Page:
growing cole crops

Discussion in 'Gardening & Plant Propagation' started by greenacres, Dec 16, 2003.

  1. greenacres

    greenacres Well-Known Member

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    Feb 21, 2003
    Location:
    North Central Texas
    I am in North Central Texas in zone 7b. I am interested in growing things like lettuce and other cole crops. I have never attempted them and was wondering about planting and what varieties are the best. I am trying to add some diversity to our meals. Thanks.
     
  2. LSL

    LSL Member

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    Oct 12, 2003
    HI, I'm in approx. the same growing zone as you over in MS. Cole crops and lettuce are great to grow fall through spring here. Bib, leaf and romaine lettuces do very well. There are many types of coles, and my best advice is to visit your local farmer's co-op or feed/seed store to try what they have. Usually they carry good ones for your area. If you're planning for late winter/early spring you can start your cabbages or broccoli in a protected area (back porch, basement, garage, cold frame) now for good transplants in about 6-8wks. Lettuce is the same, though some direct seed into a prepared bed around late Jan early Feb. I've just found it more reliable to use transplants. It is fun and delicious to have your own available. My lettuce has overwintered well with only a little leaf tip burn (used Grand Rapids) and my broccoli and cabbage love a little frost.
     

  3. Oxankle

    Oxankle Well-Known Member

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    Location:
    Arkansas
    Hi;

    I am 35 miles south of Tulsa, Ok. Low temp here is around minus ten, but we only get that in bad years. Zero is more ordinary. Ground is sandy, acid.

    Lettuce will sprout on ice; I plant it in Feb., get it up out of the ground and it takes off when warm weather comes, gets bitter when it get hot. I plant a wide row; work the ground up fine, tamp it down with a rake, sprinkle seed on the row, then tamp it again with the rake which will cover some of the seed. Seed bought in bulk, fifty cents worth will be way more than enough of each kind. You'll have to thin rigourously. Black seeded Simpson is the best grower here. Romaine makes wonderful lettuce but is harder for me to get up. I got some head lettuce plants from a friend this year and made great heads, but they all matured at once. The leaf lettuce can stay in the ground until you want it or until it turns bitter.

    Cole Crops: I have good luck with cabbage, chinese cabbage, brussels sprouts broccoli and cauliflower. To grow these in the spring you must start seeds very early and put the plants out as soon as the last frost is gone. If you do not they will not produce before it gets too hot for them. If you can plant them where they get some afternoon shade and if you will keep them watered you can nurse them thru the summer and get a second crop (of a huge first crop) in the fall. Fall plants though are better started in midsummer and allowed to mature in the fall. Fall cauliflower will sometimes get as large as a dinnerplate.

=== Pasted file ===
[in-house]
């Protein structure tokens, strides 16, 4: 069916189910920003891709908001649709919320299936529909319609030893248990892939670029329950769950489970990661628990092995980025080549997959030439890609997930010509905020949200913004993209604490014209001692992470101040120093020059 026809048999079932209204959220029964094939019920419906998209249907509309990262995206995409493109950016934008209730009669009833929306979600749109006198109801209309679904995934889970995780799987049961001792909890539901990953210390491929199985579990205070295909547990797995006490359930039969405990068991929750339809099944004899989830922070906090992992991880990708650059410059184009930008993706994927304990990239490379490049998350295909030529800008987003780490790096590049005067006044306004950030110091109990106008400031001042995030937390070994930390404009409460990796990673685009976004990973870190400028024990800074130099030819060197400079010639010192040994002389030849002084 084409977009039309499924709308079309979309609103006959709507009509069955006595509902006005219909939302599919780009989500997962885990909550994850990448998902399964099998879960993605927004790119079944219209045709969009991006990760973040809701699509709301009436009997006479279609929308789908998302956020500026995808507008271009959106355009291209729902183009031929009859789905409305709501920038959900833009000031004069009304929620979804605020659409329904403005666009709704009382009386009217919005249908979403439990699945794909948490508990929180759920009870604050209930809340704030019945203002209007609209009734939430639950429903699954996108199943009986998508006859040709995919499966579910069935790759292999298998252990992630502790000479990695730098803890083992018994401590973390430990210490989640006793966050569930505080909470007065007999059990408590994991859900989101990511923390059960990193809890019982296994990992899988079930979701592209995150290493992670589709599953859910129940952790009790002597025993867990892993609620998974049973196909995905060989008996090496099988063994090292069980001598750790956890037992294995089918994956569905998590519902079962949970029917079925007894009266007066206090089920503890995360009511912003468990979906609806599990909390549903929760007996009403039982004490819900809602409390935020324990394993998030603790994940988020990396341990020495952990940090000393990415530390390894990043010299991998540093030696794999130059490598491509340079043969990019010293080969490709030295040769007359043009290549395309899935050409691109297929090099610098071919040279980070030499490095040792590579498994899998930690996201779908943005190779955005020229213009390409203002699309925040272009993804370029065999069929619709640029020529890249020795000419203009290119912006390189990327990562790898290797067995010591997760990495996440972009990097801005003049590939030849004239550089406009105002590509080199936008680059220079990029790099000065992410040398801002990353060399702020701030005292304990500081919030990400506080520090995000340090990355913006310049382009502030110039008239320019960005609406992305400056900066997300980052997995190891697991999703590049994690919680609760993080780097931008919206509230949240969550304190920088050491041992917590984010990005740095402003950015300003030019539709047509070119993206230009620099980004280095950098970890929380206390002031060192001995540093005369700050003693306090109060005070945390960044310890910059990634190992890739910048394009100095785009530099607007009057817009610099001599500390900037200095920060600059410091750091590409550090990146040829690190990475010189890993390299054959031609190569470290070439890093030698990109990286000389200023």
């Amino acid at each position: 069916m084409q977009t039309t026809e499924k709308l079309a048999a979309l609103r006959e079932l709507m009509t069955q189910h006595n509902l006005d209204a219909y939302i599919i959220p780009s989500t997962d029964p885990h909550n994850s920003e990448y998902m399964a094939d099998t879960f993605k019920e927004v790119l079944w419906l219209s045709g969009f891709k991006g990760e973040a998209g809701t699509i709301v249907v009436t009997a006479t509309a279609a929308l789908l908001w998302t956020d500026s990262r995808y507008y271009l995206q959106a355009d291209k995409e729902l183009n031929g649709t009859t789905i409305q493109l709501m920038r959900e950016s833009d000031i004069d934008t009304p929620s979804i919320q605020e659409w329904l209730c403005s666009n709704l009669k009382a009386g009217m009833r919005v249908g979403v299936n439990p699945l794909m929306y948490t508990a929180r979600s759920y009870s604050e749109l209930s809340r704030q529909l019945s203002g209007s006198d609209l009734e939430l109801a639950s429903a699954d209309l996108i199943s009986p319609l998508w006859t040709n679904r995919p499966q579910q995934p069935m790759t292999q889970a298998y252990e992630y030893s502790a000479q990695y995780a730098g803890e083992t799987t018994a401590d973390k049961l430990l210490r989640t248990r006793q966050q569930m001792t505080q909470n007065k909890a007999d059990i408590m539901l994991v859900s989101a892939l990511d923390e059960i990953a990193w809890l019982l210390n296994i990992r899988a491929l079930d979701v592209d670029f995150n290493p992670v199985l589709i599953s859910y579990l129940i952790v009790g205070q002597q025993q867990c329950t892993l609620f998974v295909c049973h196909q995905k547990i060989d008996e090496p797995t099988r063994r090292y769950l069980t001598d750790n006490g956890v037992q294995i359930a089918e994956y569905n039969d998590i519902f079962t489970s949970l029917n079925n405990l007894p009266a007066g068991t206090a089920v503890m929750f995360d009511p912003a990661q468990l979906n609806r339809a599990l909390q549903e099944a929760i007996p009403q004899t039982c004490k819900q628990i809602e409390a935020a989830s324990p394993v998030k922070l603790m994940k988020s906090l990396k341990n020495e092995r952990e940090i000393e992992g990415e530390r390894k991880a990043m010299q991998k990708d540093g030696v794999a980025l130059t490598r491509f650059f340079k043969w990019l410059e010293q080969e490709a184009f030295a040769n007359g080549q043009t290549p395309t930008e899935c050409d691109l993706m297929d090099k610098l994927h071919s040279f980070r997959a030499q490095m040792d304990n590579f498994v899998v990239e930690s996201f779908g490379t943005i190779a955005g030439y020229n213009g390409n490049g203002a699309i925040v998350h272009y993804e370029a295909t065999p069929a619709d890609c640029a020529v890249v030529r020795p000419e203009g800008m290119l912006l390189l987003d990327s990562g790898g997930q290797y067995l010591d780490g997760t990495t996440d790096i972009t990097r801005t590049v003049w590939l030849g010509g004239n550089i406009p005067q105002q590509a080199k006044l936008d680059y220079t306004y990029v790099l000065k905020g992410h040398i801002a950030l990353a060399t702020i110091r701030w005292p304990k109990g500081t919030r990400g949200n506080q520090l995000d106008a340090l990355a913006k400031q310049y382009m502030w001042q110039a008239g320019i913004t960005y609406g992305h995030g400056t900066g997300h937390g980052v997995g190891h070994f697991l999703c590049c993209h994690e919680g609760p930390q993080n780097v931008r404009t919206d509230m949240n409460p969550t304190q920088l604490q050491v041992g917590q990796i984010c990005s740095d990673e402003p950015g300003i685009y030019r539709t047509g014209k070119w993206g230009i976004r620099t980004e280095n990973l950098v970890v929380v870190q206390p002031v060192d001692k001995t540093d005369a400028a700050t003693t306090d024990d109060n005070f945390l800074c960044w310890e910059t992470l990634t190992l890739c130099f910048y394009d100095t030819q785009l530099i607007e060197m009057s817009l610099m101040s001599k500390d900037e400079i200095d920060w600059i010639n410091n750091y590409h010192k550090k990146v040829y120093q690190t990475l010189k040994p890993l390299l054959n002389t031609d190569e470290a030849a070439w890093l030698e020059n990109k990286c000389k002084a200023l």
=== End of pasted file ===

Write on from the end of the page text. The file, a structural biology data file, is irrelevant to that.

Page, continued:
Ox
     
  4. Oxankle you said you were 35 miles south of Tulsa. I'm 60 miles straight east of Tulsa. Do you really start lettuce and things in the ground in Febuary? I've always waited till April when the weather would finally start warming up before I planted anything. If you don't mind can you tell me step by step how you grow things so early. If it works for you it should work for me.
     
  5. Oxankle

    Oxankle Well-Known Member

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    Jun 20, 2003
    Location:
    Arkansas
    RH;
    about the only things that I plant that early are lettuce, beets and potatos.
    Planting that early is not always the best way, except I think that beets actually do better if the seed is frozen a few times before it sprouts.

    All I do for the lettuce is work up a fine bed about a foot or more wide, tamp it with a rake to leave the impressions of the teeth in the ground (like tread tracks of a dozer on a pond) and scatter the lettuce seed over that rough ground. Tamping it once more will ensure that most of the seed gets covered. The seed will then lie there until a warm, sunny period when it will sprout. It will grow very slowly, but put down roots that will bring it up quickly when the warm weather comes. This usually results in a very thick stand; be sure to thin very severely.

    I plant potatos on Washington's birthday. If they come up and get frozen back they will bounce right back as the weather warms. Planting this early you have to make sure the potatos are in a well drained row; they will rot if cold and wet.

    Beets are planted like lettuce, in a wide row. Again I tamp the row with the rake, holding it vertically and just tamping the row as if I were tamping dirt in a post hole. This results in hundreds of small depressions where each of the teeth of the rack lay flat against the ground. Scatter the beet seed on the row and tamp again. Beet seeds are compound, each "seed" actually being a little cluster of seed, sometimes 4 or 5. Planted early like this the weather will freeze and thaw the seed and bring it up early. Again, if you get a thick stand you will have to thin rigourously.

    I put out onion early too, but generally try to wait until I am pretty sure the last frost is gone. As the old Indian says; "sometimes it works and sometimes it doesn't".